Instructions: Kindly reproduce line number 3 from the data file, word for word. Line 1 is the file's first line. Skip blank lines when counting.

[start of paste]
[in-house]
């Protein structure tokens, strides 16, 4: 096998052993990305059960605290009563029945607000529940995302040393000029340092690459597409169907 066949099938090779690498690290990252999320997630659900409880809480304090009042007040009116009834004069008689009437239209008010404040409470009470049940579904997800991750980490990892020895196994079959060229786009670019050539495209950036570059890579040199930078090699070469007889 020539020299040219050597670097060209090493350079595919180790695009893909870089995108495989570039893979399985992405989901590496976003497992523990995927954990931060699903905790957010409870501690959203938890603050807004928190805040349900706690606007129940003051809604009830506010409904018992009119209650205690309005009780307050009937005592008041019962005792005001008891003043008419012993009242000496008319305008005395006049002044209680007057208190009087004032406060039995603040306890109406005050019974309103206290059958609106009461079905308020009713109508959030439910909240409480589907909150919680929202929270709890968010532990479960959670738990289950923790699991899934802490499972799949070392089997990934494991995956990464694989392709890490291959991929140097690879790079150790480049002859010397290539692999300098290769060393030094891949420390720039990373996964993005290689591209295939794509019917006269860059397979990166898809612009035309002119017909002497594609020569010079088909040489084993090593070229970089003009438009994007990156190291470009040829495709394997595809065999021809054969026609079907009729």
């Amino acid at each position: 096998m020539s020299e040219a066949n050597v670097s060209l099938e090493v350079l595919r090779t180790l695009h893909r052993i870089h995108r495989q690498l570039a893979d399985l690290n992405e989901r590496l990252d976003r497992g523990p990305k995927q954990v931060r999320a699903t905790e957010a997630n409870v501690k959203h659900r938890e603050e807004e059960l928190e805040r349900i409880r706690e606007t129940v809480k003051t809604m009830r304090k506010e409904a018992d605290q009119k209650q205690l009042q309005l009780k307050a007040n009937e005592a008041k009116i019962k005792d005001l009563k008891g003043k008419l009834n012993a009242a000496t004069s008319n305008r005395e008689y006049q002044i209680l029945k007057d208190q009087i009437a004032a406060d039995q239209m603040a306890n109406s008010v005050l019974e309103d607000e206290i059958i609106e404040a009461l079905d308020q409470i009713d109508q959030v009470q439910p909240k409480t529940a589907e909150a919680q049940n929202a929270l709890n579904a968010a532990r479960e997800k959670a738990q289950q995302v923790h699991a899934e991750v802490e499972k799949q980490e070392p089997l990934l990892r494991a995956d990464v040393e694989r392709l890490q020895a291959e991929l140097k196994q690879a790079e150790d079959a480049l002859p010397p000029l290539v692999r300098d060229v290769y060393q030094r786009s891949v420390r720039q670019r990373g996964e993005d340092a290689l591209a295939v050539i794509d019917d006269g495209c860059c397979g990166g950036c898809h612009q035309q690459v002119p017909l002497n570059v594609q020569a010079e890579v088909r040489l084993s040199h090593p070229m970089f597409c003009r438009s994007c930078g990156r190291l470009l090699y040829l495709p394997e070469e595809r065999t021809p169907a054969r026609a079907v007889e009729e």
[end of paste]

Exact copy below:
């Amino acid at each position: 096998m020539s020299e040219a066949n050597v670097s060209l099938e090493v350079l595919r090779t180790l695009h893909r052993i870089h995108r495989q690498l570039a893979d399985l690290n992405e989901r590496l990252d976003r497992g523990p990305k995927q954990v931060r999320a699903t905790e957010a997630n409870v501690k959203h659900r938890e603050e807004e059960l928190e805040r349900i409880r706690e606007t129940v809480k003051t809604m009830r304090k506010e409904a018992d605290q009119k209650q205690l009042q309005l009780k307050a007040n009937e005592a008041k009116i019962k005792d005001l009563k008891g003043k008419l009834n012993a009242a000496t004069s008319n305008r005395e008689y006049q002044i209680l029945k007057d208190q009087i009437a004032a406060d039995q239209m603040a306890n109406s008010v005050l019974e309103d607000e206290i059958i609106e404040a009461l079905d308020q409470i009713d109508q959030v009470q439910p909240k409480t529940a589907e909150a919680q049940n929202a929270l709890n579904a968010a532990r479960e997800k959670a738990q289950q995302v923790h699991a899934e991750v802490e499972k799949q980490e070392p089997l990934l990892r494991a995956d990464v040393e694989r392709l890490q020895a291959e991929l140097k196994q690879a790079e150790d079959a480049l002859p010397p000029l290539v692999r300098d060229v290769y060393q030094r786009s891949v420390r720039q670019r990373g996964e993005d340092a290689l591209a295939v050539i794509d019917d006269g495209c860059c397979g990166g950036c898809h612009q035309q690459v002119p017909l002497n570059v594609q020569a010079e890579v088909r040489l084993s040199h090593p070229m970089f597409c003009r438009s994007c930078g990156r190291l470009l090699y040829l495709p394997e070469e595809r065999t021809p169907a054969r026609a079907v007889e009729e």